Author(s): Braunbeck T, Boettcher M, Hollert H, Kosmehl T, Lammer E,
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Abstract After its standardisation at the national level in Germany (DIN 38415-6, 2001, 2001), the 48 h sewage testing assay with zebrafish (Danio rerio) embryos has been submitted for standardisation to ISO. As an alternative to the conventional acute (96 h) fish test, a modified fish embryo test will be submitted to the OECD for chemical testing in late 2005. For this, a protocol originally designed for zebrafish was adapted to fit also the requirements of other OECD species, namely medaka (Oryzias latipes) and fathead minnow (Pimephales promelas). Results document that the transfer of the protocol is possible with only minor modifications. Data obtained from embryo tests with the three species are comparable. Statistical analysis of existing zebrafish embryo toxicity data resulted in the conclusions (1) that there is a reliable correlation between the fish embryo test and the acute fish test, (2) that the confidence belt of the regression line was relatively small, but that the prediction range was relatively wide. The regression thus seems appropriate to describe the relationship between acute fish and embryo LC(50) with good confidence, but is less appropriate as a prediction model. Investigations into oxygen requirements of zebrafish embryos reveal that they adapt to a broad range of oxygen levels and survive at concentrations of 2 mg/l without malformations. Zebrafish embryos can thus be exposed in very small toxicant volumes (100 microl), which is of particular interest for the testing of metabolites. Dechorionation studies with 48 h old zebrafish embryos indicate that the barrier function of the chorion increases with the lipophilicity of the test compound. Finally, examples are given as to how additional endpoints can be incorporated into the fish embryo test protocol to extend its scope, e.g. to sediment toxicity assessment or genotoxicity and mutagenicity testing.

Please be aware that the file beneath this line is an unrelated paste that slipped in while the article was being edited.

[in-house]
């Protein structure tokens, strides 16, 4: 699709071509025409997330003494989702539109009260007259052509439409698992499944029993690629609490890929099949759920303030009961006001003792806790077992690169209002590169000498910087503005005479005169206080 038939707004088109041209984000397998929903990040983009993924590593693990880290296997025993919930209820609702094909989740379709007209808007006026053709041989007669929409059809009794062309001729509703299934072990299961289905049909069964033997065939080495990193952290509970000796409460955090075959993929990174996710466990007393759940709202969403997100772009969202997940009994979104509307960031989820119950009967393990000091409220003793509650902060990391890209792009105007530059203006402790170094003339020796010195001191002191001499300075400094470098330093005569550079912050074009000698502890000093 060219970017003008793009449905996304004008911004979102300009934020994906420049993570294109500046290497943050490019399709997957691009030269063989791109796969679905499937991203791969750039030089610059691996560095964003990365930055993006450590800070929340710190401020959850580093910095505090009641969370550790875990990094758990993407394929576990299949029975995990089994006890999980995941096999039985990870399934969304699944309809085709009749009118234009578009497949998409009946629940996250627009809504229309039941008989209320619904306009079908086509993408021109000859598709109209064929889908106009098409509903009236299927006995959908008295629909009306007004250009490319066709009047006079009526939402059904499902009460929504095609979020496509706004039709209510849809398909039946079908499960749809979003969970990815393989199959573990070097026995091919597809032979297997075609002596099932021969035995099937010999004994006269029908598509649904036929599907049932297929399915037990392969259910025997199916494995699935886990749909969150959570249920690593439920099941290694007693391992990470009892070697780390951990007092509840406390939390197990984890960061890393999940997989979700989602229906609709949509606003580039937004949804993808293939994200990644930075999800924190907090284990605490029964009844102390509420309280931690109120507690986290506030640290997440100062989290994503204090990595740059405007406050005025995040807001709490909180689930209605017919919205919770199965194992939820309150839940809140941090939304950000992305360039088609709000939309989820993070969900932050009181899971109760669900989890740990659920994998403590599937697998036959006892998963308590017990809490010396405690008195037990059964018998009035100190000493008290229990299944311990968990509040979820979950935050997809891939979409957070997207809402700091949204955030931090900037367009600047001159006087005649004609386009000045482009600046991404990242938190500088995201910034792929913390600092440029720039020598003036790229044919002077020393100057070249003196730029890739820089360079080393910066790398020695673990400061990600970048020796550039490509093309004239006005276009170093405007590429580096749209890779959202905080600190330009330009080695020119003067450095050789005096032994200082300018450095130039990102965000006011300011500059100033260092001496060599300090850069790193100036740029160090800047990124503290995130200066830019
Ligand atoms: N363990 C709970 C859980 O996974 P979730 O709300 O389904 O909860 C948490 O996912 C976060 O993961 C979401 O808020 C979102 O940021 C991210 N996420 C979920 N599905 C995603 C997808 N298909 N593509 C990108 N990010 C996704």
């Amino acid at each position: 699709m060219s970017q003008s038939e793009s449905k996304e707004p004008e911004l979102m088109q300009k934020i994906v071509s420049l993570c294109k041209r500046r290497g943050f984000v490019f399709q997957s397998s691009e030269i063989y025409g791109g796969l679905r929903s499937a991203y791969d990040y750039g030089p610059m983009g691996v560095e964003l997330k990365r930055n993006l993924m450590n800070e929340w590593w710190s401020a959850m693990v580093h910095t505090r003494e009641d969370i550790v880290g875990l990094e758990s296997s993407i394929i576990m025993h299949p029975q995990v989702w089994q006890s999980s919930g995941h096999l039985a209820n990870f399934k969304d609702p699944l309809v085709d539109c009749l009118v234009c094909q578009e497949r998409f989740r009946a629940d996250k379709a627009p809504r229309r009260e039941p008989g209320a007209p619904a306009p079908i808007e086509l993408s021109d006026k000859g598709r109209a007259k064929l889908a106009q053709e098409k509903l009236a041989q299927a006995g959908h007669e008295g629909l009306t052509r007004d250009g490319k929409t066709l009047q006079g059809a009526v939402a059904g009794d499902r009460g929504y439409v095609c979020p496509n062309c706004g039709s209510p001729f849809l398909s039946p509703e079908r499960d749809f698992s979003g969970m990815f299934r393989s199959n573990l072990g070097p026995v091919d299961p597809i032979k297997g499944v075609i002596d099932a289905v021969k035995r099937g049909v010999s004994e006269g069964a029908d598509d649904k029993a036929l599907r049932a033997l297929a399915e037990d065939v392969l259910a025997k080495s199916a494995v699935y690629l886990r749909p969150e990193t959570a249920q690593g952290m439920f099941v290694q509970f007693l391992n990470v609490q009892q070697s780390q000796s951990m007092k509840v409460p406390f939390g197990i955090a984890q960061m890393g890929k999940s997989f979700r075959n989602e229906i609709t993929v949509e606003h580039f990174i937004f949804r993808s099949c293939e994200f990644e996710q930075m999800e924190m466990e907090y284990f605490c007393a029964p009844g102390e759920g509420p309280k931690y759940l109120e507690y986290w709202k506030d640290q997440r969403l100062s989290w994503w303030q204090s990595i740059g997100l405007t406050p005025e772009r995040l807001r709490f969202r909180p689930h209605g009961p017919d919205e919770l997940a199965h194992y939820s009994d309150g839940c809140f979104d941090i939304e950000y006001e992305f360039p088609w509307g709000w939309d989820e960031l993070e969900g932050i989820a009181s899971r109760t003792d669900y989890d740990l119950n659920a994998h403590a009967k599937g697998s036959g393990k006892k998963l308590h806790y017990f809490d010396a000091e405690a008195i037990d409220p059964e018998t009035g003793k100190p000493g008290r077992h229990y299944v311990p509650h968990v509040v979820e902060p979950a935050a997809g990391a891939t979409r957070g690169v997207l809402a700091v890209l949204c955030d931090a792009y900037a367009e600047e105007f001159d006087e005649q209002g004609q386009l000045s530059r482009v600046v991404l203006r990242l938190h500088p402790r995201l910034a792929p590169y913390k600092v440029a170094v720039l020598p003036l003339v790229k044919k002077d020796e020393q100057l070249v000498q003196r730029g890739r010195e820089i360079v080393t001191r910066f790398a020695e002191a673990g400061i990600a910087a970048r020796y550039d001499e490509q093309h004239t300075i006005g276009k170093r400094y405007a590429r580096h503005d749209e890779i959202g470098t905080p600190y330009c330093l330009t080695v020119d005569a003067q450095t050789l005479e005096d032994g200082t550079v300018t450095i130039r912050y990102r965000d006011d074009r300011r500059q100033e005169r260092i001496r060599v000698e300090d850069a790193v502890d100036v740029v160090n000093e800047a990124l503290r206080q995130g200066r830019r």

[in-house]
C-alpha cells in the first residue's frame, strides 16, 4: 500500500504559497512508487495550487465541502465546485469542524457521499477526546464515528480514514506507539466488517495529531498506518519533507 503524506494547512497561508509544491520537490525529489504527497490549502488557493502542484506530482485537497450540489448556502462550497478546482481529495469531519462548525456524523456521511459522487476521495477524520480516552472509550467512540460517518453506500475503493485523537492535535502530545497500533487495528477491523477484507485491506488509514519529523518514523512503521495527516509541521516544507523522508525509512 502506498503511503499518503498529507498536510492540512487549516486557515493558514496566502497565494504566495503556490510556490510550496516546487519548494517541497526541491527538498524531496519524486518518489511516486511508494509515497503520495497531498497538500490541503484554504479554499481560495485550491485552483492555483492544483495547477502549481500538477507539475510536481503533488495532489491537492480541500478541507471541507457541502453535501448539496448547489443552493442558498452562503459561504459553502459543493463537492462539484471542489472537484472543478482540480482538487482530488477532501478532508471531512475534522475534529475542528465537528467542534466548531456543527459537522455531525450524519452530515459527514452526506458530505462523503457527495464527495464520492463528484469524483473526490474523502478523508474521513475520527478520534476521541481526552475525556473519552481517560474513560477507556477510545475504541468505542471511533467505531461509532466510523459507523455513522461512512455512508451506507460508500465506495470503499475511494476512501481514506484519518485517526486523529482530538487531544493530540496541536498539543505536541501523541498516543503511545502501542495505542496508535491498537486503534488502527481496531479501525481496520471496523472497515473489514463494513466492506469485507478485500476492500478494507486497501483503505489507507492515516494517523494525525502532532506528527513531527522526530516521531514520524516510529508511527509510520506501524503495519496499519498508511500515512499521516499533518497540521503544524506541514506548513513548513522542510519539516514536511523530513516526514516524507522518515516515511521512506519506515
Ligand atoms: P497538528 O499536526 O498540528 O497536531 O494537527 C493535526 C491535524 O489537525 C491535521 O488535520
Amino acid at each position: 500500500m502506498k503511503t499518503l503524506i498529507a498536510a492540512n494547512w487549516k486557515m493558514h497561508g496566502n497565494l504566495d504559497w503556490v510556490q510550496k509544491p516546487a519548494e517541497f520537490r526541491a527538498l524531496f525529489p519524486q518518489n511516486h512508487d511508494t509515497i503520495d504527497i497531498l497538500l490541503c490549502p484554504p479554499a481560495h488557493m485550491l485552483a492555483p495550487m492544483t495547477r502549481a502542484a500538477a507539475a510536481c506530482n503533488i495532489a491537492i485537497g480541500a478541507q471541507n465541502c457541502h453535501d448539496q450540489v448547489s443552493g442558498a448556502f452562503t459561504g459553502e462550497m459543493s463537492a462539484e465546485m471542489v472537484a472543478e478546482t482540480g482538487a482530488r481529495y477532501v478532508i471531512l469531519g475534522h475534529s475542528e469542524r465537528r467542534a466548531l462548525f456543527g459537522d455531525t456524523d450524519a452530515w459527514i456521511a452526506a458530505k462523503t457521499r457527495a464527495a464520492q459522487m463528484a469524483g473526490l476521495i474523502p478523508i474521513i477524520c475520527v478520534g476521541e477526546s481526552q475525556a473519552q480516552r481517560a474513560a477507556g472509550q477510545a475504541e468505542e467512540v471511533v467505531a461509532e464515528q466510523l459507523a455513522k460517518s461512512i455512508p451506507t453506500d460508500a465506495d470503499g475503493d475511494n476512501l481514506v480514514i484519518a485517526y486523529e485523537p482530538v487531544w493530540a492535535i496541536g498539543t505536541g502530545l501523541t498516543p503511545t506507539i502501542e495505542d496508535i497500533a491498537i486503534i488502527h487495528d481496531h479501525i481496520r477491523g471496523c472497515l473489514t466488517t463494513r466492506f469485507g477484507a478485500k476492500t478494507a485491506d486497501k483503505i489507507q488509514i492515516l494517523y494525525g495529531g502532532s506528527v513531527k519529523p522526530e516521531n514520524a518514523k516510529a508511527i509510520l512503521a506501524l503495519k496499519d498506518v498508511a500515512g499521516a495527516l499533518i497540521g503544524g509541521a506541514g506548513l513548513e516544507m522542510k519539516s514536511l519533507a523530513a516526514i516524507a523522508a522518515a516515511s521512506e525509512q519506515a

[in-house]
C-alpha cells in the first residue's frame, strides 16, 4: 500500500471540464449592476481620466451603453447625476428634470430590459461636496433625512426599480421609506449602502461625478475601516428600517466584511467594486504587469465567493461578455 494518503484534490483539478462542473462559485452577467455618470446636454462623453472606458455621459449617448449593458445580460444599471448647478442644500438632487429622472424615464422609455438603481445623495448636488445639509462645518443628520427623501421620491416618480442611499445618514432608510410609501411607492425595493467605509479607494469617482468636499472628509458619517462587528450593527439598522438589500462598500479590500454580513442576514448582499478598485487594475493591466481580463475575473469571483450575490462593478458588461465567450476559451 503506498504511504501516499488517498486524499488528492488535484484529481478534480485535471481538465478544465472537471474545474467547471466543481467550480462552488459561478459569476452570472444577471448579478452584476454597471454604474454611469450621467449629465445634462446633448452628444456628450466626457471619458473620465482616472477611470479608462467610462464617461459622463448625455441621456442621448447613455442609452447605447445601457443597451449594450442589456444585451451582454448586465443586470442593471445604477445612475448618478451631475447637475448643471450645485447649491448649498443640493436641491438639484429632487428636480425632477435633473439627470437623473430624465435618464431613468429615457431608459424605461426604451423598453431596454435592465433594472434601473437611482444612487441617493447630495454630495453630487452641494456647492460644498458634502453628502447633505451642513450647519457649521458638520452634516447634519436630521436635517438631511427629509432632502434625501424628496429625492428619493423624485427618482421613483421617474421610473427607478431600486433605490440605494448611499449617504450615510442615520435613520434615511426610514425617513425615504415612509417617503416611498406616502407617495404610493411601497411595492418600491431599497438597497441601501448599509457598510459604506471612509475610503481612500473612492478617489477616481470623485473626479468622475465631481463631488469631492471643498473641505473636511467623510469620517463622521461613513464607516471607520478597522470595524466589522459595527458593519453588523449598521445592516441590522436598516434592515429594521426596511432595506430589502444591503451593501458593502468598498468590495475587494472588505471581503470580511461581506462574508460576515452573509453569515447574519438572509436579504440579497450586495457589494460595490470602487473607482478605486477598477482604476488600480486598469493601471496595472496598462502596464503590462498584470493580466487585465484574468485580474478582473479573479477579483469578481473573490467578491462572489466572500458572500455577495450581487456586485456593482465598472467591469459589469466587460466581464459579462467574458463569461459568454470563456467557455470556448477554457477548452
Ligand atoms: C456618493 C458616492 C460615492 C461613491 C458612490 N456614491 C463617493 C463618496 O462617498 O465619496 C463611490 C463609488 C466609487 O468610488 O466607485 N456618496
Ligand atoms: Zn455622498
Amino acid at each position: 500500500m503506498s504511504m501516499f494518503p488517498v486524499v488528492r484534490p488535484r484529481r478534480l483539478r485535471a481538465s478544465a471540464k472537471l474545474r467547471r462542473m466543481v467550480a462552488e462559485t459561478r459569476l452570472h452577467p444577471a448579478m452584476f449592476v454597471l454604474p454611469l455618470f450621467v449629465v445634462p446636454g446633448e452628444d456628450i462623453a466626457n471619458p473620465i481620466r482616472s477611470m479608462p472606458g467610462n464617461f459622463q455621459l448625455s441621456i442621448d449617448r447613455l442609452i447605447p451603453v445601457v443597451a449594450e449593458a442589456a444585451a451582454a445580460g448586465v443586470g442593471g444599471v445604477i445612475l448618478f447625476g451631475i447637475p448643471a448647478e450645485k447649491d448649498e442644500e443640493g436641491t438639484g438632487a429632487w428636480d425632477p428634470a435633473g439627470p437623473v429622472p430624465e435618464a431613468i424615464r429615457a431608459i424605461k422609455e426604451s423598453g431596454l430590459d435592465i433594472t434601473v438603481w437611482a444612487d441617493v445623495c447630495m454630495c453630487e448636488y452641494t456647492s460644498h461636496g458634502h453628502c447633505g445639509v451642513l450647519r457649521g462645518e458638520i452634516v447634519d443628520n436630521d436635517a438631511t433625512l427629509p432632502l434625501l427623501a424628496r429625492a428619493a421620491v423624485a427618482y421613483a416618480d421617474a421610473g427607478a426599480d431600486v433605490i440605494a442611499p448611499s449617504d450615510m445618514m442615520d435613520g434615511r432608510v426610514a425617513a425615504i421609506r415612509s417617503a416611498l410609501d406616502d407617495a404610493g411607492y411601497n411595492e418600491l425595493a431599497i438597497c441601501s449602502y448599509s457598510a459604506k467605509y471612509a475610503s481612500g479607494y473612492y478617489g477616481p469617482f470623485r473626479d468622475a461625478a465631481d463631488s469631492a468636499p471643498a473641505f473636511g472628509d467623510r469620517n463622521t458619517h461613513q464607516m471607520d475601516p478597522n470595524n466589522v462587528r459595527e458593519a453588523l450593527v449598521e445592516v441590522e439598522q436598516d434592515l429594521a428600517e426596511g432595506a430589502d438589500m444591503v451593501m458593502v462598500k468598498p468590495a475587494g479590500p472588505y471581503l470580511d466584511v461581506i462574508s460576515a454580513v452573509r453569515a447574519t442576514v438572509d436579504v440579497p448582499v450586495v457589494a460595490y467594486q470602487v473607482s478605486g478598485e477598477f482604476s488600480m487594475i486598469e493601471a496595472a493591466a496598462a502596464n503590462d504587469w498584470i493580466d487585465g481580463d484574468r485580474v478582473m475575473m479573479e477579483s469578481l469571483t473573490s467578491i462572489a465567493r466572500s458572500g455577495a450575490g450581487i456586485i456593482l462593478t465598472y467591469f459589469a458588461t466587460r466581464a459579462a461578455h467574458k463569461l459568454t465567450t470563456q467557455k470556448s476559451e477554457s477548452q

This article was published in ALTEX
and referenced in Organic Chemistry: Current Research